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Issue 2015/2

© EXARC, 2015; ISSN: 2212-8956; Publishing date: May 15, 2015

The EXARC Journal consists of  Mixed Matters articles, which are open access. We also made open access articles related to the OpenArch project. The other articles are peer-reviewed and for members only (please login at the bottom of the page). They will become open access 2 years after the publishing date.

From May 15th 2017, all articles in this issue are open access.

If you would like to see our most recent articles, please Become EXARC Member.

Archaeological Open-Air Museum

The Steinzeitpark Dithmarschen (DE): Concept and Development of a Visitor Oriented Educational Centre for Sustainable Development

Rüdiger Kelm (DE)
OpenArch Special Digest 2015 Issue 2
***What does a Stone Age village or Stone Age house look like? (Almost) every person that we happen to randomly meet can answer this question with (subjectively recognized) certainty. Since the research of the 19th century, the knowledge people assume to have is based, not lastly, on images or ‘projections’...

Experimental Archaeology

Yeavering Reconsidered

J T Smith (UK)

1987 ESF Proceedings
The 1980s was the beginning of a boom in the construction of archaeologically inspired buildings inside and outside archaeological open-air museums.
***Brian Hope-Taylor’s report (1977) on his excavations at Yeavering was received with a unanimous fanfare of approval from reviewers...

Field Trials in Neolithic Woodworking – (Re)Learning to Use Early Neolithic Stone Adzes

R. Elburg,
W. Hein,
A. Probst and
P. Walter (DE)
OpenArch Dialogue with Skills Issue
***Excavations of several Early Neolithic wells with excellent preservation of the wooden lining in the past years have made clear that Stone Age woodworking already attained a very high level of perfection. This poses the question how it was possible to execute this type of work with the means available at that time...

How Did They Drill That? – A Few Observations on the Possible Methods for Making Large-sized Holes in Antler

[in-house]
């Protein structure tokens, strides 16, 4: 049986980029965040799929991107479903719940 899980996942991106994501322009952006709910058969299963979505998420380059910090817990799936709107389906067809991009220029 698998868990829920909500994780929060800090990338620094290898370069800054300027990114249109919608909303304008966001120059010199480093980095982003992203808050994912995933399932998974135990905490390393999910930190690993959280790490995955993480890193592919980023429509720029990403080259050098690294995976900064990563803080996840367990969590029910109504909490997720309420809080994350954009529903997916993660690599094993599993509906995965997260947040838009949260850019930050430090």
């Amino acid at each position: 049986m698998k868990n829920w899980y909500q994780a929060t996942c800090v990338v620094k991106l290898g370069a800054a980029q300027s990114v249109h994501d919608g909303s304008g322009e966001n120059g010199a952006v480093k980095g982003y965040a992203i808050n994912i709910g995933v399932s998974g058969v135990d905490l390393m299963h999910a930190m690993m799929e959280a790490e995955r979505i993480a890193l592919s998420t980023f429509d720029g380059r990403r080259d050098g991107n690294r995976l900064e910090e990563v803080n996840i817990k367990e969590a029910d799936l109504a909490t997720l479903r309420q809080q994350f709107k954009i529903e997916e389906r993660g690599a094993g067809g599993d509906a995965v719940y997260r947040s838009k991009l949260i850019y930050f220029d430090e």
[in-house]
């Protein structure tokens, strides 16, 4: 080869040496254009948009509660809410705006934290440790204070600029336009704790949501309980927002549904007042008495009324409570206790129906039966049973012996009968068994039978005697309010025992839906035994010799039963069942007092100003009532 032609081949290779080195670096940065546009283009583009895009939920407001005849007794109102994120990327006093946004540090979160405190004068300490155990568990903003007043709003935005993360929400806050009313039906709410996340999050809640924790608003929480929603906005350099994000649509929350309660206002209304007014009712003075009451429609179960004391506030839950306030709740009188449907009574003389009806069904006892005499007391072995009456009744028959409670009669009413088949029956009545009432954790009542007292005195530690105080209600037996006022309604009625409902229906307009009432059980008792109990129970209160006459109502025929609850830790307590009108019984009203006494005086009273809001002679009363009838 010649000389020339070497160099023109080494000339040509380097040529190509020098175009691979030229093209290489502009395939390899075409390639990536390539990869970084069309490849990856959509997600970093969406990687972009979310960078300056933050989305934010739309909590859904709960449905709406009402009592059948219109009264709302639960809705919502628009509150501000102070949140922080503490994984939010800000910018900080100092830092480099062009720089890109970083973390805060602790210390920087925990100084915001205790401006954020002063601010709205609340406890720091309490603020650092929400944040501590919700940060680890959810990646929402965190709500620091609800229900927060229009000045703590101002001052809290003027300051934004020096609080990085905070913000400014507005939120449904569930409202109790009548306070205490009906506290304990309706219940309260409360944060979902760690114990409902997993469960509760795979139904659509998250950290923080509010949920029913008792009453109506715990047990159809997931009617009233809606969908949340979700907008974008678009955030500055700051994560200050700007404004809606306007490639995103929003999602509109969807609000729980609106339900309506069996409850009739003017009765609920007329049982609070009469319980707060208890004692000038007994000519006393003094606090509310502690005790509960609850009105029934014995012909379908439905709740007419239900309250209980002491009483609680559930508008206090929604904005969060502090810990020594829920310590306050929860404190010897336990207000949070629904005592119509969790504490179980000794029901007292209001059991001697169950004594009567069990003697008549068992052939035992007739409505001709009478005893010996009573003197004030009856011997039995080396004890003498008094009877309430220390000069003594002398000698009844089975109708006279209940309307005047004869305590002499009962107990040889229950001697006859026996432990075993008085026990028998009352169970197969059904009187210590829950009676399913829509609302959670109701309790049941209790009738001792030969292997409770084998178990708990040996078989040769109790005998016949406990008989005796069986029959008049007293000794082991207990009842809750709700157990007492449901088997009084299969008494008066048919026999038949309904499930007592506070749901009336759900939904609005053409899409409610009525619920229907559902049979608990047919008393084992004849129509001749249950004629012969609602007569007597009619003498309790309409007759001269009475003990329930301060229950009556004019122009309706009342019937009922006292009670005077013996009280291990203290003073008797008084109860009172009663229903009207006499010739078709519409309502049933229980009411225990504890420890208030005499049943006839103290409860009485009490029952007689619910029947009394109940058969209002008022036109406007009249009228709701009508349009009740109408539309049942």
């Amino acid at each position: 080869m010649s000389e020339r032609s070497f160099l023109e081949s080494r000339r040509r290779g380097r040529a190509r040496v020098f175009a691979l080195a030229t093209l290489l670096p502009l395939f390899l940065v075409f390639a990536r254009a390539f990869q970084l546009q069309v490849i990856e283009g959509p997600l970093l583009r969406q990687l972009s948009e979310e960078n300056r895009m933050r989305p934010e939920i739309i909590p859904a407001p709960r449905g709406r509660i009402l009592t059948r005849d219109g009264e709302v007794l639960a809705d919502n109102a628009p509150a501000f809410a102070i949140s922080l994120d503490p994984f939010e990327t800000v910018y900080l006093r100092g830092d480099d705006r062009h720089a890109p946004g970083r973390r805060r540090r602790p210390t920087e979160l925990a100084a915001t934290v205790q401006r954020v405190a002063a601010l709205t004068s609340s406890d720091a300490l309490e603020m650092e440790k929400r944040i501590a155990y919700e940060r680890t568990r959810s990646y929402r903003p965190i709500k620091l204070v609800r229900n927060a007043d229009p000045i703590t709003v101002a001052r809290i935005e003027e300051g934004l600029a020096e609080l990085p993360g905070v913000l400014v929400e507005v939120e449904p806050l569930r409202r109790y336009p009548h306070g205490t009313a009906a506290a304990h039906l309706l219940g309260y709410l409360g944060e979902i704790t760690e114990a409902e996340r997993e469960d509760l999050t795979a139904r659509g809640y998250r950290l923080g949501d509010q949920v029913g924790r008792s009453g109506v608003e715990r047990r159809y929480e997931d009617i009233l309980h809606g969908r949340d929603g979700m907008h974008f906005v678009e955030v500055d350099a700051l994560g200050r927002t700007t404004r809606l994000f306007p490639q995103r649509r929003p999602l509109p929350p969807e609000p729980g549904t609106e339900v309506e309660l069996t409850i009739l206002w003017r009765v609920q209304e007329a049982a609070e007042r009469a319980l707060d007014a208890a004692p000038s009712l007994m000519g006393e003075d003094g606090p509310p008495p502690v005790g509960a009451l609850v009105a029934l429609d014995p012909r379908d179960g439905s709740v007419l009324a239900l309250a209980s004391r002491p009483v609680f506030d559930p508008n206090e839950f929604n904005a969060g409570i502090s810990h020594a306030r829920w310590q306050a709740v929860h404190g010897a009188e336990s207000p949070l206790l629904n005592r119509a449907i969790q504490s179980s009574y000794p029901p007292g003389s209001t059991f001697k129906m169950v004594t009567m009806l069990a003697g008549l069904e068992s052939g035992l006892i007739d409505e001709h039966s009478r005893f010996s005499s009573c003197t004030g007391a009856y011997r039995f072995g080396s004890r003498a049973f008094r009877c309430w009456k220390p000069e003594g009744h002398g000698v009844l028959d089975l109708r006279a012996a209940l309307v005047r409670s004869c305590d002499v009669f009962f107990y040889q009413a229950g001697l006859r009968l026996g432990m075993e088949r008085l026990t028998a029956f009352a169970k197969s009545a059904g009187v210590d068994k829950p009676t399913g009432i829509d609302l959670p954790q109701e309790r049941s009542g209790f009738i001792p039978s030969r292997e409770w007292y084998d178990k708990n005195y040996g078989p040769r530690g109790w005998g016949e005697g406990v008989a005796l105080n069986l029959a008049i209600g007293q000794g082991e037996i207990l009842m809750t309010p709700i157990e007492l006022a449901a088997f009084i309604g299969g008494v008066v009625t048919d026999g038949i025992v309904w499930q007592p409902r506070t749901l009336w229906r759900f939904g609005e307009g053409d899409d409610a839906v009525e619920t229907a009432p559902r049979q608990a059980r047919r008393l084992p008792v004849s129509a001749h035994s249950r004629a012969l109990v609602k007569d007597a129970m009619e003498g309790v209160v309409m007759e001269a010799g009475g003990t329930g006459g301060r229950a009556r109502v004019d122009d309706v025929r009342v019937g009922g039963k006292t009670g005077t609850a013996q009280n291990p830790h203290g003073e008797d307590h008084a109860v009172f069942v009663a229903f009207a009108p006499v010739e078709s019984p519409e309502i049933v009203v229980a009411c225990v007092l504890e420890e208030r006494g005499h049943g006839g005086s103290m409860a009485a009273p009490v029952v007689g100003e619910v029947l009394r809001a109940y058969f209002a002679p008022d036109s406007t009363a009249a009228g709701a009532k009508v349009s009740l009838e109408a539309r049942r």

Justyna Orłowska (PL)
From the Neolithic period comes a whole range of various kinds of artefacts made of antler (for example axes, hammer-adzes), distinguished by the presence of a large hole (diameter over 2 cm) in their structure. With time, archaeologists started to wonder about possible ways of producing holes of this type...

Ancient Technology

Making wine like Iberians: a learning experience with the international workcamp at La Ciutadella Ibèrica of Calafell

M. Gómez,
J. Pou and
O. Saura (CAT)
OpenArch Dialogue with Skills Issue
***The Youth Department of the Autonomous Government of Catalonia organises international summer workcamps in the region. In the framework of the 2014 workcamp, our proposal was to focus work on one of the aspects of the Iberian culture that has been more investigated lately: the production of wine...

Interpretation

Museum Theatre in Greece: Perspectives in Site Interpretation

Foteini Venieri and
Nikonanou Niki (GR)
The paper summarizes preliminary findings of a research project on the use of museum theatre in Greek open-air sites, as a part of a PhD thesis. The research focuses on the exploration of the development, use and function of museum theatre in Greek open-air sites based on available secondary resources and primary research, which...

Mural Painting of a Roman Lady from Viminacium: From Roman Matron to the Modern Icon

Jelena Anđelković Grašar and
Milica Tapavički-Ilić (RS)
OpenArch Special Digest 2015 Issue 2
***During the late antiquity, fresco decorated tombs had a prominent place in funerary practice. All of the scenes and motifs within tombs are dedicated to the deceased persons and their apotheosis. Usually painted on the western wall of the tomb, these portraits could represent a deceased married couple or sometimes individuals...
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